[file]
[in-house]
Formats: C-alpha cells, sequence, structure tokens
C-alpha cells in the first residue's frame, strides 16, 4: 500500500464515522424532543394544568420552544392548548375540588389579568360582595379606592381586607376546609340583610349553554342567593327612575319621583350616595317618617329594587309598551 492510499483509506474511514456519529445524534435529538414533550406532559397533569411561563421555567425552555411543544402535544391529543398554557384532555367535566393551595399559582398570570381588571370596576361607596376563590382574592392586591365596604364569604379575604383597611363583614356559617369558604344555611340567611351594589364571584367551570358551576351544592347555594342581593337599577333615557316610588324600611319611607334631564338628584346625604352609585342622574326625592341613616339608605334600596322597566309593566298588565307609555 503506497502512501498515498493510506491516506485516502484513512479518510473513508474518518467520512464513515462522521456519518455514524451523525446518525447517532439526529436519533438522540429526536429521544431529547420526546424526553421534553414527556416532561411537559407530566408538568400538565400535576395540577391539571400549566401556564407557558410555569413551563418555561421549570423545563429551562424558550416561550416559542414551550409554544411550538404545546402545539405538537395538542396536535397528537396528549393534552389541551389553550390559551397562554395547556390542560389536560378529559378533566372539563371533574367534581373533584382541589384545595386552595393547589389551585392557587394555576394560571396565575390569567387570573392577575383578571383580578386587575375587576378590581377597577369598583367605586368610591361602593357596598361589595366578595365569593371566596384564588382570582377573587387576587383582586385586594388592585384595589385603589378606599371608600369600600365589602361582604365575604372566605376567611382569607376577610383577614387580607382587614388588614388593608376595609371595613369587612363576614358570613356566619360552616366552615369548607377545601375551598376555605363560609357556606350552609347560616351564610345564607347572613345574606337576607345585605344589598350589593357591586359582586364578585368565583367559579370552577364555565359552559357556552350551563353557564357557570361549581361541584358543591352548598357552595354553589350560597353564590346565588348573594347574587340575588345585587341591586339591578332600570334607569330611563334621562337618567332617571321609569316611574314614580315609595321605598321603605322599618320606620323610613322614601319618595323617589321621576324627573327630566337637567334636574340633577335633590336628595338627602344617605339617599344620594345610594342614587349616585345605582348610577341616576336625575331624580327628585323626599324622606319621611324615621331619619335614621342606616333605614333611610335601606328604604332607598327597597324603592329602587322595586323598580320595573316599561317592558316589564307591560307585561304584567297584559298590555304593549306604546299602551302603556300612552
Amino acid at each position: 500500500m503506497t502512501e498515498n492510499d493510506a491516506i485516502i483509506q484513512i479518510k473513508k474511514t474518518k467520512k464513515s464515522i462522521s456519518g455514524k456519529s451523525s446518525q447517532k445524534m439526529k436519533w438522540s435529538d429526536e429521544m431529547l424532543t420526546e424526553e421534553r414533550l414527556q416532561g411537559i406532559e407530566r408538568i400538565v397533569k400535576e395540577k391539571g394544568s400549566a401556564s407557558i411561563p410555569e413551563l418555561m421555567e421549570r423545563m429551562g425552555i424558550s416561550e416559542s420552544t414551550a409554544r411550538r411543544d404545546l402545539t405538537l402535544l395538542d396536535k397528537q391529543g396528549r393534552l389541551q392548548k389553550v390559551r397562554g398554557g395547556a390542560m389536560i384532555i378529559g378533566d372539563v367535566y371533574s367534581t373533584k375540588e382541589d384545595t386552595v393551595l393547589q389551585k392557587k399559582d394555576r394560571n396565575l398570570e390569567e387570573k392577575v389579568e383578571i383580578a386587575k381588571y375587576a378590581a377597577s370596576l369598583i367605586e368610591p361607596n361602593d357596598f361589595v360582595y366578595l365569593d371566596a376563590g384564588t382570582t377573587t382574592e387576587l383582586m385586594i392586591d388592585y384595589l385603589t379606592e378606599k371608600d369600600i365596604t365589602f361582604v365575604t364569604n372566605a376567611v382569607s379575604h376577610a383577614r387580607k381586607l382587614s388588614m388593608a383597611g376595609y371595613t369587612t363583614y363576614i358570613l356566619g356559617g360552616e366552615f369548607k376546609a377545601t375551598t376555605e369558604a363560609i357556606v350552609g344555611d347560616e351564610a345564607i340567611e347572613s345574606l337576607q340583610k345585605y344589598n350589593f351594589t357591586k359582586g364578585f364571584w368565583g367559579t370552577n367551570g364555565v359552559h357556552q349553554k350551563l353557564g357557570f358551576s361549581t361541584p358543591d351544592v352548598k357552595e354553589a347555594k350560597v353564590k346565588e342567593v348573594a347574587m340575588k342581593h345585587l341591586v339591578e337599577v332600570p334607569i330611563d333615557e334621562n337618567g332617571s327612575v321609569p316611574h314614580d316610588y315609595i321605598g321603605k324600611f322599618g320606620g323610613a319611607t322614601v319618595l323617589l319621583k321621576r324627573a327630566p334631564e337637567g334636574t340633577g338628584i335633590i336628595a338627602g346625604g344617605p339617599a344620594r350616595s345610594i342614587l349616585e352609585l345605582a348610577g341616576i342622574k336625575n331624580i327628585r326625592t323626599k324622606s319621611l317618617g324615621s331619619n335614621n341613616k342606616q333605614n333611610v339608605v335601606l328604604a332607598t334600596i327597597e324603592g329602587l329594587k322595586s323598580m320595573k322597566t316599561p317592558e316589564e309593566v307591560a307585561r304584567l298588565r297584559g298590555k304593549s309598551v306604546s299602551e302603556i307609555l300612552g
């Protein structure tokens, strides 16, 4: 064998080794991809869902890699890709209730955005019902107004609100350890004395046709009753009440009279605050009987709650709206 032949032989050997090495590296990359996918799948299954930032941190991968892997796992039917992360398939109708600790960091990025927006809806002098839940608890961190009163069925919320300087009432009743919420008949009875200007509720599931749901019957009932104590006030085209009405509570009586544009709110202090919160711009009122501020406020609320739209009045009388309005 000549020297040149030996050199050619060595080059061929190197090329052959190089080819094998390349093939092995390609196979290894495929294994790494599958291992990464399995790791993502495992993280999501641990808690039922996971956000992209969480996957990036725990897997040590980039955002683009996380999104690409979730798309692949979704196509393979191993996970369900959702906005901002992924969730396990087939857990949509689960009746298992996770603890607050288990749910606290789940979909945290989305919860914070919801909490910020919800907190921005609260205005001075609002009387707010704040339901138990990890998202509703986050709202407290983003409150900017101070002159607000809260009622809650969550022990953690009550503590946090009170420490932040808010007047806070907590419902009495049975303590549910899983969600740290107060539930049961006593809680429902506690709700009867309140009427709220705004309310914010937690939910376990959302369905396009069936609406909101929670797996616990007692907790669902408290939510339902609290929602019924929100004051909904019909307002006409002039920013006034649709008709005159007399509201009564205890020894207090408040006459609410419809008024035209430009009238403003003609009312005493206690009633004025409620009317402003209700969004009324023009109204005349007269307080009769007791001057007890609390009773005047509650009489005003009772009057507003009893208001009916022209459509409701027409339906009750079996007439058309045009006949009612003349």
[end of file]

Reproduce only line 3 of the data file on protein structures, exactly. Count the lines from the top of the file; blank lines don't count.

C-alpha cells in the first residue's frame, strides 16, 4: 500500500464515522424532543394544568420552544392548548375540588389579568360582595379606592381586607376546609340583610349553554342567593327612575319621583350616595317618617329594587309598551 492510499483509506474511514456519529445524534435529538414533550406532559397533569411561563421555567425552555411543544402535544391529543398554557384532555367535566393551595399559582398570570381588571370596576361607596376563590382574592392586591365596604364569604379575604383597611363583614356559617369558604344555611340567611351594589364571584367551570358551576351544592347555594342581593337599577333615557316610588324600611319611607334631564338628584346625604352609585342622574326625592341613616339608605334600596322597566309593566298588565307609555 503506497502512501498515498493510506491516506485516502484513512479518510473513508474518518467520512464513515462522521456519518455514524451523525446518525447517532439526529436519533438522540429526536429521544431529547420526546424526553421534553414527556416532561411537559407530566408538568400538565400535576395540577391539571400549566401556564407557558410555569413551563418555561421549570423545563429551562424558550416561550416559542414551550409554544411550538404545546402545539405538537395538542396536535397528537396528549393534552389541551389553550390559551397562554395547556390542560389536560378529559378533566372539563371533574367534581373533584382541589384545595386552595393547589389551585392557587394555576394560571396565575390569567387570573392577575383578571383580578386587575375587576378590581377597577369598583367605586368610591361602593357596598361589595366578595365569593371566596384564588382570582377573587387576587383582586385586594388592585384595589385603589378606599371608600369600600365589602361582604365575604372566605376567611382569607376577610383577614387580607382587614388588614388593608376595609371595613369587612363576614358570613356566619360552616366552615369548607377545601375551598376555605363560609357556606350552609347560616351564610345564607347572613345574606337576607345585605344589598350589593357591586359582586364578585368565583367559579370552577364555565359552559357556552350551563353557564357557570361549581361541584358543591352548598357552595354553589350560597353564590346565588348573594347574587340575588345585587341591586339591578332600570334607569330611563334621562337618567332617571321609569316611574314614580315609595321605598321603605322599618320606620323610613322614601319618595323617589321621576324627573327630566337637567334636574340633577335633590336628595338627602344617605339617599344620594345610594342614587349616585345605582348610577341616576336625575331624580327628585323626599324622606319621611324615621331619619335614621342606616333605614333611610335601606328604604332607598327597597324603592329602587322595586323598580320595573316599561317592558316589564307591560307585561304584567297584559298590555304593549306604546299602551302603556300612552